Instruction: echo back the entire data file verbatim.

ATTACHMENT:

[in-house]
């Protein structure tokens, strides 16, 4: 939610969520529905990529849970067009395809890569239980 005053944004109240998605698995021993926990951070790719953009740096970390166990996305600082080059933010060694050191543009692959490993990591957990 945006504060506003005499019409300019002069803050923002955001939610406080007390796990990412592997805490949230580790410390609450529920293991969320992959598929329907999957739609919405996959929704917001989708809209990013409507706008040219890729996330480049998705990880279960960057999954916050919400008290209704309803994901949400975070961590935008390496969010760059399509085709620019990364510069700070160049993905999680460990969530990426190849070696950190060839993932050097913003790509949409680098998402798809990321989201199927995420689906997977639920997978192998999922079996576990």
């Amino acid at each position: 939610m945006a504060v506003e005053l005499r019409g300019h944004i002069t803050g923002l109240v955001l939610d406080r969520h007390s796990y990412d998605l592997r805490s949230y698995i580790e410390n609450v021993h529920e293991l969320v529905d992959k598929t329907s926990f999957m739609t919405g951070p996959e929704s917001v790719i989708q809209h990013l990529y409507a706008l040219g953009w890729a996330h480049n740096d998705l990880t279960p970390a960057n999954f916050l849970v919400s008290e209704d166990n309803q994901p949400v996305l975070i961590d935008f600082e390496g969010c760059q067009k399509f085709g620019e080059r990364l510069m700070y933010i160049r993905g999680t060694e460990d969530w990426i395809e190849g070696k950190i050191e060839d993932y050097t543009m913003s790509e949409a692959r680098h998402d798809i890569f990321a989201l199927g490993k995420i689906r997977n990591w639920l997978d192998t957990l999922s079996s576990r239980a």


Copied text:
[in-house]
């Protein structure tokens, strides 16, 4: 939610969520529905990529849970067009395809890569239980 005053944004109240998605698995021993926990951070790719953009740096970390166990996305600082080059933010060694050191543009692959490993990591957990 945006504060506003005499019409300019002069803050923002955001939610406080007390796990990412592997805490949230580790410390609450529920293991969320992959598929329907999957739609919405996959929704917001989708809209990013409507706008040219890729996330480049998705990880279960960057999954916050919400008290209704309803994901949400975070961590935008390496969010760059399509085709620019990364510069700070160049993905999680460990969530990426190849070696950190060839993932050097913003790509949409680098998402798809990321989201199927995420689906997977639920997978192998999922079996576990």
């Amino acid at each position: 939610m945006a504060v506003e005053l005499r019409g300019h944004i002069t803050g923002l109240v955001l939610d406080r969520h007390s796990y990412d998605l592997r805490s949230y698995i580790e410390n609450v021993h529920e293991l969320v529905d992959k598929t329907s926990f999957m739609t919405g951070p996959e929704s917001v790719i989708q809209h990013l990529y409507a706008l040219g953009w890729a996330h480049n740096d998705l990880t279960p970390a960057n999954f916050l849970v919400s008290e209704d166990n309803q994901p949400v996305l975070i961590d935008f600082e390496g969010c760059q067009k399509f085709g620019e080059r990364l510069m700070y933010i160049r993905g999680t060694e460990d969530w990426i395809e190849g070696k950190i050191e060839d993932y050097t543009m913003s790509e949409a692959r680098h998402d798809i890569f990321a989201l199927g490993k995420i689906r997977n990591w639920l997978d192998t957990l999922s079996s576990r239980a």